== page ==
Just as it is impossible now to think of a world without electronic devices to assist us in our daily lives, it is equally hard to imagine our reality with no device management to govern the massive volume of machines that surround us.
We all use printers and know that they’re a fine piece of tech. Their proper operation is usually taken for granted, but what if we suddenly lost control of them? Printing random items, while being the least ecological and effective working practice, doesn’t seem to be a major threat to business stability, but a situation when hundreds or so uncontrollable devices begin to spit out sensitive data to random people does sound like a major incident. Happily, such things rarely happen, but the comfort of having everything neatly managed only comes from the fact that these devices are handled by (hopefully) a reliable and secure software infrastructure. This, in turn, leads us to the question…
In our technological world today, things are changing so rapidly that holding on to long-established notions and practices may quickly leave individuals as well as whole businesses steps behind the main trends in the industry. Hence, the constant need to update our knowledge of even the most obvious terms. Just as devices require regular software updates, so our expertise of the tech world needs updating every now and then. Along with the challenges brought by the rise of the Internet of Things, the device management as we knew it, say, a decade ago, has evolved into something if not completely different, then much more complex than it used to be. Therefore, as technological development goes hand in hand with business profitability, the term definitely needs special attention.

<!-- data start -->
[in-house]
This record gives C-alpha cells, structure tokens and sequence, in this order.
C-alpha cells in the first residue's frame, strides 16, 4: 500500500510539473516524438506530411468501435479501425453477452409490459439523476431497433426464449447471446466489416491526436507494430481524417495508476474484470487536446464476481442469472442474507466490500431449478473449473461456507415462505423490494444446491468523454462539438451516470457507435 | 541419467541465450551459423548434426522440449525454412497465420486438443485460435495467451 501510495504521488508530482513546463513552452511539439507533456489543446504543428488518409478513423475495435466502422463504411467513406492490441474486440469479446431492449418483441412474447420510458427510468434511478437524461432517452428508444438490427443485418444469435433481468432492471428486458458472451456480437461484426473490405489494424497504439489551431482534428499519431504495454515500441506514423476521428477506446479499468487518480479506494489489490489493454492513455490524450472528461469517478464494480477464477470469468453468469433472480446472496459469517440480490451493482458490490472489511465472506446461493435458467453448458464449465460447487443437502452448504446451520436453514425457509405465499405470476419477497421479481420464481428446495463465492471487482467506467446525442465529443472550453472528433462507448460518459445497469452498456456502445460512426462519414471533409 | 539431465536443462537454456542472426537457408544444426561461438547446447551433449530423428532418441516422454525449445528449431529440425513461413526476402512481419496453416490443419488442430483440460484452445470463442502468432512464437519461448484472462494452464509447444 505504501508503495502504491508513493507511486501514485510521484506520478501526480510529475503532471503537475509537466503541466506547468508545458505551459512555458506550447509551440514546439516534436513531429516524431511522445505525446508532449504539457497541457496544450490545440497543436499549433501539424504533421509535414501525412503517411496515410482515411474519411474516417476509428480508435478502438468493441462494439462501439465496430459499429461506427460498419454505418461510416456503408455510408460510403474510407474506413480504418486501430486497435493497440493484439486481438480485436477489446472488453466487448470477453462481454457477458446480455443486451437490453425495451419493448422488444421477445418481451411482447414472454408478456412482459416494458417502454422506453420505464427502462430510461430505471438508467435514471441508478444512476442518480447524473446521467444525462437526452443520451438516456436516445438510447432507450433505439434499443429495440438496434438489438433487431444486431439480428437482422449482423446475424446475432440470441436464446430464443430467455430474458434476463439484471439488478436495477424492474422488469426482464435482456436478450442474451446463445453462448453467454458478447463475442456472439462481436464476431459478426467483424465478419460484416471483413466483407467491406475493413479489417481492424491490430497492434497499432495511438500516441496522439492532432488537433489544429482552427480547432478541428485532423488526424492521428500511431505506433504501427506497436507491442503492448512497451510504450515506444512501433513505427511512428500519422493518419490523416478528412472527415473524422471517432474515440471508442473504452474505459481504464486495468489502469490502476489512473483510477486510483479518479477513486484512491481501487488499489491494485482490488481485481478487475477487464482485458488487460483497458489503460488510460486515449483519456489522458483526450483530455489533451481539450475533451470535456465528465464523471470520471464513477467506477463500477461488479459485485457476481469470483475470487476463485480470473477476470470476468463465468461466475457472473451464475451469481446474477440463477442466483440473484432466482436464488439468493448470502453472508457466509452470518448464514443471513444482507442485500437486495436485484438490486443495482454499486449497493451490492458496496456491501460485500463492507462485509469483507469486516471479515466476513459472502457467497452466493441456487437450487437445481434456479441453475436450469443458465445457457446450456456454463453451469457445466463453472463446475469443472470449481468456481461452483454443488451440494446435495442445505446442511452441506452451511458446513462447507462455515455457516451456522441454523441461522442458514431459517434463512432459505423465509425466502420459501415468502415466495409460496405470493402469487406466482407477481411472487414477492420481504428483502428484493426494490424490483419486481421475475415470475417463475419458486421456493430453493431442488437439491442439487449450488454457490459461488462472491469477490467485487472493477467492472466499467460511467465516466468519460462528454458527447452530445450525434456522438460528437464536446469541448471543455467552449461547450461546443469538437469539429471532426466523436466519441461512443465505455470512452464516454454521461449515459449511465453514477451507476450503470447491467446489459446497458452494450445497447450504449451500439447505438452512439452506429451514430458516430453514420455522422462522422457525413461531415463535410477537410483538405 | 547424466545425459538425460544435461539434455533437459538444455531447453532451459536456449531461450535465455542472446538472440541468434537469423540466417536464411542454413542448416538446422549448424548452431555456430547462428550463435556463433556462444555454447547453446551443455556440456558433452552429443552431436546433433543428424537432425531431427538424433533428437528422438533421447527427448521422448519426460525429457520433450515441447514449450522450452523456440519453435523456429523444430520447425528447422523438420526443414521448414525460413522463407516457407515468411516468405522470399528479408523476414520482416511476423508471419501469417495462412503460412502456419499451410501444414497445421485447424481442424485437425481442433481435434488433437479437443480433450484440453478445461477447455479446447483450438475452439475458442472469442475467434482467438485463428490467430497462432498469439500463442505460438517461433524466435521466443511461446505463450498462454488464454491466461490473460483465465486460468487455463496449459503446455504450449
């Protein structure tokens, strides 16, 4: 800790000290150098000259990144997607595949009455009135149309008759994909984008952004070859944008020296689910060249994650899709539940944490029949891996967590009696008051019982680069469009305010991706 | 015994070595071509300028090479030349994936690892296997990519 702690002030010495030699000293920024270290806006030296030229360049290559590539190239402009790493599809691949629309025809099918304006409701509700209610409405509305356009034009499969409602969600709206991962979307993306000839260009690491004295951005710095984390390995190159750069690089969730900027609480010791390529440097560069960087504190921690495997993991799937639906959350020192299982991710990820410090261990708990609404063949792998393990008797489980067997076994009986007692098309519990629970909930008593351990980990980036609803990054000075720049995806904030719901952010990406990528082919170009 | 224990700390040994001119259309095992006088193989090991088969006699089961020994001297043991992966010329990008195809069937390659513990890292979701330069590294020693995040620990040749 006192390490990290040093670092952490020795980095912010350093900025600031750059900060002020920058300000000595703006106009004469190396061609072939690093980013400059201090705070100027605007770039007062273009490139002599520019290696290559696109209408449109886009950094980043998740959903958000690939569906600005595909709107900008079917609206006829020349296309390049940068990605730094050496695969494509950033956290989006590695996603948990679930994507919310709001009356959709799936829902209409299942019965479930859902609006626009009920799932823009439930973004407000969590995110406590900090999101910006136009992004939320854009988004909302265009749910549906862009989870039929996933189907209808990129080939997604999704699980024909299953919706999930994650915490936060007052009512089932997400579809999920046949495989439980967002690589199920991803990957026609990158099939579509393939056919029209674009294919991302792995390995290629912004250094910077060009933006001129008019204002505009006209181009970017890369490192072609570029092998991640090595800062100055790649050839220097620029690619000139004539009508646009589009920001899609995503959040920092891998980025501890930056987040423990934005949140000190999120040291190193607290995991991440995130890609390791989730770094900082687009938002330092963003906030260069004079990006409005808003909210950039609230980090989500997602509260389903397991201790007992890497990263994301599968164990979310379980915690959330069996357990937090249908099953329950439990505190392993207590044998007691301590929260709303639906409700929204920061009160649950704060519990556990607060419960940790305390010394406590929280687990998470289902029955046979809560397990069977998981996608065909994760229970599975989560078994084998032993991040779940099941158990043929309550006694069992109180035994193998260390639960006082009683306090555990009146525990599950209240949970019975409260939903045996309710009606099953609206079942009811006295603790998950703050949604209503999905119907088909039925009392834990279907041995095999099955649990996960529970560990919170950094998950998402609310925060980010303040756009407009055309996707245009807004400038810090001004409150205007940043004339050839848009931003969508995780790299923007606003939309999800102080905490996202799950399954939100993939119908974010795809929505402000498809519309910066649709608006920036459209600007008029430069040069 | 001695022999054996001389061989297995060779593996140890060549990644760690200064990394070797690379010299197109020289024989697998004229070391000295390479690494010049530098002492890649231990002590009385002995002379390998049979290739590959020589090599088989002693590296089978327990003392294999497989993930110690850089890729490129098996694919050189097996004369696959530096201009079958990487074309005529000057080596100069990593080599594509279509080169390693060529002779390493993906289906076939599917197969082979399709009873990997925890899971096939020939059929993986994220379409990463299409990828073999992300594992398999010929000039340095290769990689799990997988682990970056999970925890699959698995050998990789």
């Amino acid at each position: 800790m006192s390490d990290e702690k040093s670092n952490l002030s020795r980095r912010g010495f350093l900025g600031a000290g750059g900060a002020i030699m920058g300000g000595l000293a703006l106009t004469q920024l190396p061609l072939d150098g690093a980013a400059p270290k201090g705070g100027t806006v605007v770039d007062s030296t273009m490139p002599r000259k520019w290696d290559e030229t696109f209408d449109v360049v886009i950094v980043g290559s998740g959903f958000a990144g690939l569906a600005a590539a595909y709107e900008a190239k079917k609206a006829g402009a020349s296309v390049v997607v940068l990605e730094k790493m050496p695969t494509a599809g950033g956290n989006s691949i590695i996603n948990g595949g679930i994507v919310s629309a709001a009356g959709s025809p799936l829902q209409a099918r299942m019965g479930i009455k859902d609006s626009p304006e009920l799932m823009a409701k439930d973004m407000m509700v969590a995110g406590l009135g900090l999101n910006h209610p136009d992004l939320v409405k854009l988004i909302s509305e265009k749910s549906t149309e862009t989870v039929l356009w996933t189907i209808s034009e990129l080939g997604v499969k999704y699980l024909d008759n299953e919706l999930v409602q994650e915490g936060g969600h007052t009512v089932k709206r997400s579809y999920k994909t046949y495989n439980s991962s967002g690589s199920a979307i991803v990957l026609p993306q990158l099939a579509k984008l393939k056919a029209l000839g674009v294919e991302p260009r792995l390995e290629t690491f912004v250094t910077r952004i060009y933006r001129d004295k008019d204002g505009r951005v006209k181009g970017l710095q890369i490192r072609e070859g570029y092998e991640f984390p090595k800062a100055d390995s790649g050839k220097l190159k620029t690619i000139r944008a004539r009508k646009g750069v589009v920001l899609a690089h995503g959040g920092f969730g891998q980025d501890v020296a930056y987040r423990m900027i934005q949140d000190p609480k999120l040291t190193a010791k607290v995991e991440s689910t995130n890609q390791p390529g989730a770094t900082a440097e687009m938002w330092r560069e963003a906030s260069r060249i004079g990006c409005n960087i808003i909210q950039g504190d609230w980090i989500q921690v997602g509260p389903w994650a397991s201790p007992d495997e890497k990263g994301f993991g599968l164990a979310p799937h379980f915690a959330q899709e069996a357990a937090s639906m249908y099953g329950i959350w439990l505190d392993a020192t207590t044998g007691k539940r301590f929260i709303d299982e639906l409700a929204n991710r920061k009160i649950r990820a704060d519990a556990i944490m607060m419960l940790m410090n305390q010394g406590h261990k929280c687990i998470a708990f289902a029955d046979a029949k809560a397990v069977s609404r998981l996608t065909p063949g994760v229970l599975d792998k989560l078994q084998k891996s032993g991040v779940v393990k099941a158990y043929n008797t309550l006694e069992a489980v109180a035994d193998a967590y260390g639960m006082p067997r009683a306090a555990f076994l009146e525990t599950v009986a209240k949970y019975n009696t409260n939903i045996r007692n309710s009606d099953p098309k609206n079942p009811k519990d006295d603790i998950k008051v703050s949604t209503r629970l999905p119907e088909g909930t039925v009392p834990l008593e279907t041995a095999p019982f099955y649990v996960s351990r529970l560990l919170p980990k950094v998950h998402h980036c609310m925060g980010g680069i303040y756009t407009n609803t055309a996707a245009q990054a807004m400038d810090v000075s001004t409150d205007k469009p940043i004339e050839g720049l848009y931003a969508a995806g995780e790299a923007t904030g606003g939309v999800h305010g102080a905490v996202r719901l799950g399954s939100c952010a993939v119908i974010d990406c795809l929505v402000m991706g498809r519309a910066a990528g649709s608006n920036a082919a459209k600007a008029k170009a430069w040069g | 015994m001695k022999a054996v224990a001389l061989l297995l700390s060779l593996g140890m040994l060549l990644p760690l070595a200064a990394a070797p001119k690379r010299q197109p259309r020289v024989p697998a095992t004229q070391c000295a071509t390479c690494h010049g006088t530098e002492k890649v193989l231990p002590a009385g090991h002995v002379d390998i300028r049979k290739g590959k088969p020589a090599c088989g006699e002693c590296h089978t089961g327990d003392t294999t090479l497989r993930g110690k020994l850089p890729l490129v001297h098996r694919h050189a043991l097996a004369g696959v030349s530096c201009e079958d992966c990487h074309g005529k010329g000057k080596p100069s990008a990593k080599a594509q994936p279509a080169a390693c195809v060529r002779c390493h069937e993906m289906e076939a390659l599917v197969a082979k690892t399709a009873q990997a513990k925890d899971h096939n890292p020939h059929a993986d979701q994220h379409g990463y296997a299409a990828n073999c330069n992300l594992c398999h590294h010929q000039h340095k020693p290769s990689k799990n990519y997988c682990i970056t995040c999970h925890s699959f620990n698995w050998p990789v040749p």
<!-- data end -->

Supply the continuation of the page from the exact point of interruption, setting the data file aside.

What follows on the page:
In order to answer the requirements of the ever-growing market, a modern device management system must essentially provide scalability, flexibility and, last but not least, high levels of security — and here is where device management software solutions come up on the stage.